How to Do Music Study with Children | Charlotte Mason Style

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Music Study is certainly a favorite enrichment study to enjoy with my children! I have always had a deep love for classical music. I remember the first time I heard Chopin on an old cassette tape that my mom purchased a homeschool convention… Instantly, I was enamored with his music; and he is still my favorite composer to this day! Now you might be thinking: “I have no love or knowledge of classical music.” While I am knowledgeable about music in general, as I am a classically trained pianist, if you do not feel confident, you can still do music study with your children! Please do not write off this valuable enrichment study – continue to read through to find out exactly how!

While we are a homeschooling family, even if you are not, you can still do music study with your children! Through listening and discussing music from the great masters, your children will enjoy vast expressions of music these composers have shared with us. Be sure to look out for the FREE digital download at the end of this post that contains the schedule for an entire artist picture study!!! (12 Weeks) 

When doing music study with children, choose a composer to focus on, share about the composer’s life, listen and discuss the music together.

How to Do Music Study with Children:

“Let the young people hear good music as often as possible, and that under instruction. It is a pity we like our music, as our pictures and our poetry, mixed, so that there are few opportunities of going through, as a listener, a course of the works of a single composer. But this is to be aimed at for the young people; let them study occasionally the works of a single great master until they have received some of his teaching, and know his style.” ~ Charlotte Mason (Formation of Character, The Home Education Series Volume 5)

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1: Choose a composer.

There are MANY wonderful composers to choose from. You can begin with one that you personally love, or one that you think will catch the attention of your children. You will go through 3 composers each school year – that is 1 composer every 12 weeks or per term. In this post, I will choose Chopin as an example. Here are some great composers to begin with:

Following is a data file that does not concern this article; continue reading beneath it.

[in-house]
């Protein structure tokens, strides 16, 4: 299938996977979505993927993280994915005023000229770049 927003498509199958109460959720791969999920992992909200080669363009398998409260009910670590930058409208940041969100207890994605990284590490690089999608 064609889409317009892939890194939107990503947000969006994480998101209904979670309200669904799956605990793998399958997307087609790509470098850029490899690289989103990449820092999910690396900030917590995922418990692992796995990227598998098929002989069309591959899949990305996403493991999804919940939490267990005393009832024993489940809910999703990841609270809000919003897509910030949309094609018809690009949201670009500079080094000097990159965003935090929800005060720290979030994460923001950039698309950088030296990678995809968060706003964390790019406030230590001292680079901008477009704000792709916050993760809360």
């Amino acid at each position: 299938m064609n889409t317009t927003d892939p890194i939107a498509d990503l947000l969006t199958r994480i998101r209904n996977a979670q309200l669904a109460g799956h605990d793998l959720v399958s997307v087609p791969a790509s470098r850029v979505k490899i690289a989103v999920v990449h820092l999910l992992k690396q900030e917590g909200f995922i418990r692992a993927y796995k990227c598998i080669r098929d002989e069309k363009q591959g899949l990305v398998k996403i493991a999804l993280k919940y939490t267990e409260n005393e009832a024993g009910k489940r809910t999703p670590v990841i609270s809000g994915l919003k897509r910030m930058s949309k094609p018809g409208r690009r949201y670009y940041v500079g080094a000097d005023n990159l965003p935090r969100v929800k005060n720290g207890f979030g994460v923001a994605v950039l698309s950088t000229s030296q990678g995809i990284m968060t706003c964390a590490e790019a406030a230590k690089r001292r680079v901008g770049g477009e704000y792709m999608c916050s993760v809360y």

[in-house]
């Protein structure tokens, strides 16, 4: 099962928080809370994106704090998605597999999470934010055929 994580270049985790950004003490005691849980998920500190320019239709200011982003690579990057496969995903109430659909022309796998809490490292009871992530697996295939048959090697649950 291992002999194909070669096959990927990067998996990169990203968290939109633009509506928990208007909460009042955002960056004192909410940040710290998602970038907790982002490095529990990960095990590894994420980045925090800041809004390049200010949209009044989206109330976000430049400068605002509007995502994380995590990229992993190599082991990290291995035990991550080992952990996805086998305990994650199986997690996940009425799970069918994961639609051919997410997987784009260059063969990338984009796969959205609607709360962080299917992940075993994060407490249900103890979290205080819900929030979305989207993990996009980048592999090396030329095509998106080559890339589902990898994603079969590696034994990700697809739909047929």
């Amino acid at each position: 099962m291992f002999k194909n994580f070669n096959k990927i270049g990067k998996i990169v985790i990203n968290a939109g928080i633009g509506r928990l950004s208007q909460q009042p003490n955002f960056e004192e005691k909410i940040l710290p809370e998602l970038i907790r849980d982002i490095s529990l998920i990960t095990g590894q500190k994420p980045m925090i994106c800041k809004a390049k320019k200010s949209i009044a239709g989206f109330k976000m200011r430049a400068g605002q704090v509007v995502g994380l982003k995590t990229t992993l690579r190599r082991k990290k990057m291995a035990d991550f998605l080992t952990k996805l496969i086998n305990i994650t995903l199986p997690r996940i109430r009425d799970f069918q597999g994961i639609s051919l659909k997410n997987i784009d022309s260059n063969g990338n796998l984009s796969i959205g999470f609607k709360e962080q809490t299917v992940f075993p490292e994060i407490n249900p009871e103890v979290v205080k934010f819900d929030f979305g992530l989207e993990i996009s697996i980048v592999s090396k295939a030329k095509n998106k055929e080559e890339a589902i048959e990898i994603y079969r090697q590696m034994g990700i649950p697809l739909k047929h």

• Bach
  • Beethoven
  • Handel
  • Mozart
  • Haydn
  • Chopin
  • Schumann
  • Schubert
  • MacDowell
  • Brahms
  • Paginini
  • Vivaldi
  • Tchaikovsky
  • Foster

NOTE: Simply Charlotte Mason produces fabulous composer studies – they contain everything you will need for 1 composer. You can find them here.  If you are not confident or knowledgeable in music, I would encourage you to begin with one of these, because they will guide you and make it simple and unstressful for you to accomplish.

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2: Choose a musical compilation.

There are many ways with today’s technology to do this. You can download, find free You Tube selections, CD, stream on your TV – whatever works best for your family. I personally pick a compilation, like a “Best of __” or Masters of Classical Music on CD. Whatever you choose, it should be different compositions from the same composer; and at least an hour long total. You will play the same selection for 12 weeks. A minimum of 8 selections by the composer is needed.

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3: Find a living biography of the composer.

You will want to share some information about the composer with your children. Preferably, this will be through a living biography of sorts that will bring the composer to life and personalize him for them. My favorite living biography books for younger children are the Opal Wheeler Great Musicians Series, because they are well written with black and white illustrations; there is a nice selection too. For older students, or if you want a single chapter length story, my favorite books are The Gift of Music or The Spiritual Lives of the Great Composers. The first has the largest selection of composers included! You can also use the Simply Charlotte Mason Music Studies, each includes a living biography in the pack.

You cannot go wrong with any of these choices – choose which makes the best sense for your family and the season of life that you are in. Here are some of our favorite composer biography resources: